Hope and Healing

Finding support in community at a time of grief

By by Anat Reschke ’92

BANG! was the sound I heard in the middle of my sleep. I jumped up, not seeing my husband, Matt. I ran down the stairs, and prayed, “Please, God, don’t let this be what I think it is.” I flew into our home office, where he might have been working. No Matt. I noticed the door to our garage was unlocked and ran in. Crying, shaking, I saw my husband of 15 years lying on the ground, a pool of blood around his head. He had finally done what he had talked about for years.

It was now 4:47 a.m. on October 31, 2011; the fatal gunshot had occurred minutes earlier. People gradually streamed into the house; our rabbi arrived shortly after. I was in a state of shock and have few recollections of that morning. I do remember repeatedly asking, “What do I tell my kids?” ages nine and seven. Just then, my seven-year-old came down the stairs, rubbing the sleep from his eyes, wondering why all these people were here. That was my cue to wake his brother and tell them their father was dead. Then the police interview, funeral, shiva—all a blur. 

Matt, an attorney, suffered from a mental illness (Bipolar II Disorder unofficially diagnosed). He never acknowledged this and refused to seek treatment. Extremely bright, he was able to compensate throughout much of his 41 years. But, mental illness is still mental illness. 

It has taken a community to help us in our ongoing process of healing, recovery, and growth. But recovering is exactly what we are doing. I write this nine months later, while vacationing with my boys and Sheila, my “eight-week friend,” at the lake. Sheila and I met at Annie’s Hope, a family bereavement center. My children and I attended eight-week bereavement groups—the boys in a group with other kids their age, their mother with others who had lost someone to suicide. Sheila and I bonded immediately. I marvel at our friendship. Two women, one Jewish and one Christian, who seemingly would have nothing else in common, have so much to share.

Our community has been a lifesaver. I grew up in New York and moved to St. Louis 18 years ago. My family still resides in New York, and people have asked me, “Are you moving back?” The thought never crossed my mind. My community, my support network, is here in St. Louis. With my synagogue, my children’s day school, and my professional community, I have never felt alone. Meals came to my house for months; I still have meals in my freezer. People volunteered to babysit, take my kids for play dates, run errands. As a psychologist, many of my friends are psychologists and psychiatrists, and I like to joke that I have “friends with benefits.” The emotional support was beyond what I expected.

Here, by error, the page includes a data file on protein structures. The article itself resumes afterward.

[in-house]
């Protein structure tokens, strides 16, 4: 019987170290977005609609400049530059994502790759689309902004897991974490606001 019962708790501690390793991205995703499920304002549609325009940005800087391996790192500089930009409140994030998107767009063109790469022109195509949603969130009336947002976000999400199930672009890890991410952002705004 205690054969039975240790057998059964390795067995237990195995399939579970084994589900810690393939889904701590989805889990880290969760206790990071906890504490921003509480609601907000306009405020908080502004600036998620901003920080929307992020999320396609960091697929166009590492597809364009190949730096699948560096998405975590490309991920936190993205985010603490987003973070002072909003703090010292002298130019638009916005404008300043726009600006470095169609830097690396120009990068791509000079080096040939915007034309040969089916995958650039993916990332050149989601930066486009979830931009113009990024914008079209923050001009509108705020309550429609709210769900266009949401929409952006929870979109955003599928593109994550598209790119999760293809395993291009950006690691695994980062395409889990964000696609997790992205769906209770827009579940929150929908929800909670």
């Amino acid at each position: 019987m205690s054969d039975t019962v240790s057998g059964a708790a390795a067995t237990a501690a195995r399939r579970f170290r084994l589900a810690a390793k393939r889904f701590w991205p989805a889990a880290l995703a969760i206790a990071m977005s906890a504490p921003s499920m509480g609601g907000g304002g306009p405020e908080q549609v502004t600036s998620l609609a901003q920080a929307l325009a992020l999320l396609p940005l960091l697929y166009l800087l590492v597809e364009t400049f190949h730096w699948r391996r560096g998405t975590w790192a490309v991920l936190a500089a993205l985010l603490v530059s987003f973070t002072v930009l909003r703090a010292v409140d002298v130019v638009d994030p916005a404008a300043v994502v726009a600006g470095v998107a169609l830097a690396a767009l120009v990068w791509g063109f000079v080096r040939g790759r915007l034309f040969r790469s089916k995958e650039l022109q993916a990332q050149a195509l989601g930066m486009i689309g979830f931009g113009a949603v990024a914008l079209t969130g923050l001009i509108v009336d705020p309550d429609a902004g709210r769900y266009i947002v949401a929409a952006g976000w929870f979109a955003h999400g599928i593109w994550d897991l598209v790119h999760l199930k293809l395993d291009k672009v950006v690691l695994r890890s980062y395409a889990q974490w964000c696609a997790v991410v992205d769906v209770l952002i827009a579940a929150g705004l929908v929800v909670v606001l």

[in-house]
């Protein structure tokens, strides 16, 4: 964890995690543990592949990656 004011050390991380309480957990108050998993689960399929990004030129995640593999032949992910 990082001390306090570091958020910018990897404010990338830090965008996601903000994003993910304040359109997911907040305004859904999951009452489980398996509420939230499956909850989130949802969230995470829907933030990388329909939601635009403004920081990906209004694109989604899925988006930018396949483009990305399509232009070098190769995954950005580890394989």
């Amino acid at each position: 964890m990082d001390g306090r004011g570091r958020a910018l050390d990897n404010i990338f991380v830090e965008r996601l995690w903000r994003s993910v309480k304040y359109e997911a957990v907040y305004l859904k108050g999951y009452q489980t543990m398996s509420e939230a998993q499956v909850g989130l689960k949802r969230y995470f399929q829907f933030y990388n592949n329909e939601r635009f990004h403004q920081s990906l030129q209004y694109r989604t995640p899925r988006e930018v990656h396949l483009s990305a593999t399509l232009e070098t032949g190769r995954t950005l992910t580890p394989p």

There are those who have made it to the list of people I can call when I’m having a bad day, which can consist of any one or combination of these emotions: Sadness, grief, trauma, loneliness, anxiety, and anger. There is the intensity of missing Matt. Sometimes I have empathy and compassion for him because he was so miserable that he felt suicide was his only option. There are times I am enraged, times when I have immense anxiety about being a single mother. I know these emotions are normal and healthy. The intense crying sometimes seems like it will not end, but I have learned to “sit with” my negative emotions. I don’t have to like them, just tolerate them. 

Therapy has been another crucial tool in our recovery. Three times per week, I drive to opposite ends of town, so that the boys and I each have a chance to talk to a professional. Some people ask me, “How much longer are the boys going to keep doing this?” My reply: “Forever—they experienced an unimaginable trauma that will forever affect them.” Now, here I sit at the lake pondering my family’s healing and recovery. My boys are fast asleep from a day of swimming and boating with Sheila’s son. My family and friends tell me that they are amazed by how well we are doing. Do I still have bad days? Absolutely! But they are interspersed with good days and feelings of hope.